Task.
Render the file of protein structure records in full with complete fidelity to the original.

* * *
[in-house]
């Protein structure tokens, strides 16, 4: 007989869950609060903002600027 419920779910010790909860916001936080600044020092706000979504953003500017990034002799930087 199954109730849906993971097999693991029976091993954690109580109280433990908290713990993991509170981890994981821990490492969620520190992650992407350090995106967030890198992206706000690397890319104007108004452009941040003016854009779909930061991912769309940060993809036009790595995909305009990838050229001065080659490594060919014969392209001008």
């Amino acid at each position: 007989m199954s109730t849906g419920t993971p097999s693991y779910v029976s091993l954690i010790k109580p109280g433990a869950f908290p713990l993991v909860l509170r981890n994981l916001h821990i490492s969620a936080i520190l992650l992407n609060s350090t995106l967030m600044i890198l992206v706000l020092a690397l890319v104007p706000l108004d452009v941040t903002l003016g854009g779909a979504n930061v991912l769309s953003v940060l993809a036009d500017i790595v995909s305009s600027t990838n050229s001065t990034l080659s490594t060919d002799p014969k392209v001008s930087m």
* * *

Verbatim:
[in-house]
């Protein structure tokens, strides 16, 4: 007989869950609060903002600027 419920779910010790909860916001936080600044020092706000979504953003500017990034002799930087 199954109730849906993971097999693991029976091993954690109580109280433990908290713990993991509170981890994981821990490492969620520190992650992407350090995106967030890198992206706000690397890319104007108004452009941040003016854009779909930061991912769309940060993809036009790595995909305009990838050229001065080659490594060919014969392209001008």
């Amino acid at each position: 007989m199954s109730t849906g419920t993971p097999s693991y779910v029976s091993l954690i010790k109580p109280g433990a869950f908290p713990l993991v909860l509170r981890n994981l916001h821990i490492s969620a936080i520190l992650l992407n609060s350090t995106l967030m600044i890198l992206v706000l020092a690397l890319v104007p706000l108004d452009v941040t903002l003016g854009g779909a979504n930061v991912l769309s953003v940060l993809a036009d500017i790595v995909s305009s600027t990838n050229s001065t990034l080659s490594t060919d002799p014969k392209v001008s930087m």